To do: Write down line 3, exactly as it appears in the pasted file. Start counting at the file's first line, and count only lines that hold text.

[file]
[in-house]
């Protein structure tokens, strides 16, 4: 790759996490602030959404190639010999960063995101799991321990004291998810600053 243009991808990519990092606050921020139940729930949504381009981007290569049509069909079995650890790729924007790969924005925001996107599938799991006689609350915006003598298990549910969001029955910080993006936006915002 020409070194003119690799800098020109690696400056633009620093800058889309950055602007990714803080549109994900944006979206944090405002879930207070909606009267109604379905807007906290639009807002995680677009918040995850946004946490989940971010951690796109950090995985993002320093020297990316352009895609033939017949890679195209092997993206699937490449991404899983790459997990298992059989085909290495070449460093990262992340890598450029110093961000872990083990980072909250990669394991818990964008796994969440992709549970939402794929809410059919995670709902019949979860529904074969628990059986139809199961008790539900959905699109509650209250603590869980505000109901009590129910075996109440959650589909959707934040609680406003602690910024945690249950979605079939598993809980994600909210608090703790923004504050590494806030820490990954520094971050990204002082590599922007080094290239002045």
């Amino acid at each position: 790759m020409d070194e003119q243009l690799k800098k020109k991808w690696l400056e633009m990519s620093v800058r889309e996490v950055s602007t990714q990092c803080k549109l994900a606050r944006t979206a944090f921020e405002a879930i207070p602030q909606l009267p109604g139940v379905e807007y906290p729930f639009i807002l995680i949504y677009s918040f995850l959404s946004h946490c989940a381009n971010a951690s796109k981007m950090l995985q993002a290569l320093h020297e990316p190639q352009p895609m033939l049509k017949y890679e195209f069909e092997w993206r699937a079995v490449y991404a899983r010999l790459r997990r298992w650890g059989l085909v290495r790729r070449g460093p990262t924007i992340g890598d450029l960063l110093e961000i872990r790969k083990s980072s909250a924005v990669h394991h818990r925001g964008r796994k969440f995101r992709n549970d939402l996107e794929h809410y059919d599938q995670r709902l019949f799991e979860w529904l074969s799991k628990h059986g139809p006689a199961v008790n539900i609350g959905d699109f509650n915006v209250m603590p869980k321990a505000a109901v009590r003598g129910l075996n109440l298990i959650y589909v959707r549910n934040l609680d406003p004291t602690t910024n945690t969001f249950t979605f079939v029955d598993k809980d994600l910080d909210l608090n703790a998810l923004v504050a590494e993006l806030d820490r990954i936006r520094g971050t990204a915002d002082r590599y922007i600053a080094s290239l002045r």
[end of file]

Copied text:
């Amino acid at each position: 790759m020409d070194e003119q243009l690799k800098k020109k991808w690696l400056e633009m990519s620093v800058r889309e996490v950055s602007t990714q990092c803080k549109l994900a606050r944006t979206a944090f921020e405002a879930i207070p602030q909606l009267p109604g139940v379905e807007y906290p729930f639009i807002l995680i949504y677009s918040f995850l959404s946004h946490c989940a381009n971010a951690s796109k981007m950090l995985q993002a290569l320093h020297e990316p190639q352009p895609m033939l049509k017949y890679e195209f069909e092997w993206r699937a079995v490449y991404a899983r010999l790459r997990r298992w650890g059989l085909v290495r790729r070449g460093p990262t924007i992340g890598d450029l960063l110093e961000i872990r790969k083990s980072s909250a924005v990669h394991h818990r925001g964008r796994k969440f995101r992709n549970d939402l996107e794929h809410y059919d599938q995670r709902l019949f799991e979860w529904l074969s799991k628990h059986g139809p006689a199961v008790n539900i609350g959905d699109f509650n915006v209250m603590p869980k321990a505000a109901v009590r003598g129910l075996n109440l298990i959650y589909v959707r549910n934040l609680d406003p004291t602690t910024n945690t969001f249950t979605f079939v029955d598993k809980d994600l910080d909210l608090n703790a998810l923004v504050a590494e993006l806030d820490r990954i936006r520094g971050t990204a915002d002082r590599y922007i600053a080094s290239l002045r």